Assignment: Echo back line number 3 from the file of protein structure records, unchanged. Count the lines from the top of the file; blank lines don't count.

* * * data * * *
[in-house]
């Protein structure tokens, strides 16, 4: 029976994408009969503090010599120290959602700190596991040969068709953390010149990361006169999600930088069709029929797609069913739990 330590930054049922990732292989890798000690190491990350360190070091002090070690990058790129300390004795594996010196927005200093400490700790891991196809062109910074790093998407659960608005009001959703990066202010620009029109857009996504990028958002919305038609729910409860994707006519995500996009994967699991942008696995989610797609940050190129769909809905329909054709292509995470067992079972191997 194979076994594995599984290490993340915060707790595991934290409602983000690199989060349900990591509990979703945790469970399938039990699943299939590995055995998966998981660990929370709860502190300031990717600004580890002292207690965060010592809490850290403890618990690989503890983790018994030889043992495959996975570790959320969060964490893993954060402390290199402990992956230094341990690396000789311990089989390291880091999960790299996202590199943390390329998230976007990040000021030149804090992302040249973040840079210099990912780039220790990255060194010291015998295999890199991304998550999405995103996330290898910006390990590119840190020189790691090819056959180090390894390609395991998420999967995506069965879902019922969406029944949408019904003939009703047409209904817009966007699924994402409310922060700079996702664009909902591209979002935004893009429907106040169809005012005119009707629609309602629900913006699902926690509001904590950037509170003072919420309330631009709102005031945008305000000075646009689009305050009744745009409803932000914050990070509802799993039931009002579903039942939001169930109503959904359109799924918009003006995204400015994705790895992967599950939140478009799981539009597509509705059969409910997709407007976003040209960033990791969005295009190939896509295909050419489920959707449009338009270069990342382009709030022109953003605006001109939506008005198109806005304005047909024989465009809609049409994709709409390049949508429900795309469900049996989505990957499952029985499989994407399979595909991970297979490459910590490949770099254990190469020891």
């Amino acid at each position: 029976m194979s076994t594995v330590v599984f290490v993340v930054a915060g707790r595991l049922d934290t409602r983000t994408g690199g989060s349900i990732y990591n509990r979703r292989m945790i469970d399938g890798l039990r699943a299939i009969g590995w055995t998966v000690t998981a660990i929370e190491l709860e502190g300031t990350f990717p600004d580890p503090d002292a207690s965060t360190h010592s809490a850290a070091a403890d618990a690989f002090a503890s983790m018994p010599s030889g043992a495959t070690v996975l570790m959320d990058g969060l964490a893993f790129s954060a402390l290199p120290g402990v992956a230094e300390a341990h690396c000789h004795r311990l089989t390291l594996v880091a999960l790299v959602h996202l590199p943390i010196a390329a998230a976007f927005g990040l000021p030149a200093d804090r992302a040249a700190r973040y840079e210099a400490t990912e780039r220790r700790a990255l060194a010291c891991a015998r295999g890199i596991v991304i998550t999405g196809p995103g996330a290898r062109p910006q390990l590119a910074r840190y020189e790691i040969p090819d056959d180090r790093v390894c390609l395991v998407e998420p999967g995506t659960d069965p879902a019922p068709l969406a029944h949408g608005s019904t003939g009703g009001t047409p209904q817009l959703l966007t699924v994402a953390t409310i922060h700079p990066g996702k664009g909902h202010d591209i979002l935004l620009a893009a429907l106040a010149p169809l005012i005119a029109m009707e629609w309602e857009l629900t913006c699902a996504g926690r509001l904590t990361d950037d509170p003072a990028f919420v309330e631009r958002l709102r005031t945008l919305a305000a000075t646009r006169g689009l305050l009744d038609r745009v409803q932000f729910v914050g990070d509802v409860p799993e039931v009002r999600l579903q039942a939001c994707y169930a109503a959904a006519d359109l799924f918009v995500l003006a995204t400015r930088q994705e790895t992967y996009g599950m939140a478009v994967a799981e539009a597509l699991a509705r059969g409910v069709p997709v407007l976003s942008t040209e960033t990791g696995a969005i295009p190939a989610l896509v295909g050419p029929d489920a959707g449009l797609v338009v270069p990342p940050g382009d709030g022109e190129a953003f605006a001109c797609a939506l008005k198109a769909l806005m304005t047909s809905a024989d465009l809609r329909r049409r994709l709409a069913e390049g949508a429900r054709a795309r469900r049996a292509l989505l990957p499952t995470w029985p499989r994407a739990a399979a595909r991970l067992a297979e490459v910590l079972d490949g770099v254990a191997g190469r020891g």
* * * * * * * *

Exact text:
């Amino acid at each position: 029976m194979s076994t594995v330590v599984f290490v993340v930054a915060g707790r595991l049922d934290t409602r983000t994408g690199g989060s349900i990732y990591n509990r979703r292989m945790i469970d399938g890798l039990r699943a299939i009969g590995w055995t998966v000690t998981a660990i929370e190491l709860e502190g300031t990350f990717p600004d580890p503090d002292a207690s965060t360190h010592s809490a850290a070091a403890d618990a690989f002090a503890s983790m018994p010599s030889g043992a495959t070690v996975l570790m959320d990058g969060l964490a893993f790129s954060a402390l290199p120290g402990v992956a230094e300390a341990h690396c000789h004795r311990l089989t390291l594996v880091a999960l790299v959602h996202l590199p943390i010196a390329a998230a976007f927005g990040l000021p030149a200093d804090r992302a040249a700190r973040y840079e210099a400490t990912e780039r220790r700790a990255l060194a010291c891991a015998r295999g890199i596991v991304i998550t999405g196809p995103g996330a290898r062109p910006q390990l590119a910074r840190y020189e790691i040969p090819d056959d180090r790093v390894c390609l395991v998407e998420p999967g995506t659960d069965p879902a019922p068709l969406a029944h949408g608005s019904t003939g009703g009001t047409p209904q817009l959703l966007t699924v994402a953390t409310i922060h700079p990066g996702k664009g909902h202010d591209i979002l935004l620009a893009a429907l106040a010149p169809l005012i005119a029109m009707e629609w309602e857009l629900t913006c699902a996504g926690r509001l904590t990361d950037d509170p003072a990028f919420v309330e631009r958002l709102r005031t945008l919305a305000a000075t646009r006169g689009l305050l009744d038609r745009v409803q932000f729910v914050g990070d509802v409860p799993e039931v009002r999600l579903q039942a939001c994707y169930a109503a959904a006519d359109l799924f918009v995500l003006a995204t400015r930088q994705e790895t992967y996009g599950m939140a478009v994967a799981e539009a597509l699991a509705r059969g409910v069709p997709v407007l976003s942008t040209e960033t990791g696995a969005i295009p190939a989610l896509v295909g050419p029929d489920a959707g449009l797609v338009v270069p990342p940050g382009d709030g022109e190129a953003f605006a001109c797609a939506l008005k198109a769909l806005m304005t047909s809905a024989d465009l809609r329909r049409r994709l709409a069913e390049g949508a429900r054709a795309r469900r049996a292509l989505l990957p499952t995470w029985p499989r994407a739990a399979a595909r991970l067992a297979e490459v910590l079972d490949g770099v254990a191997g190469r020891g």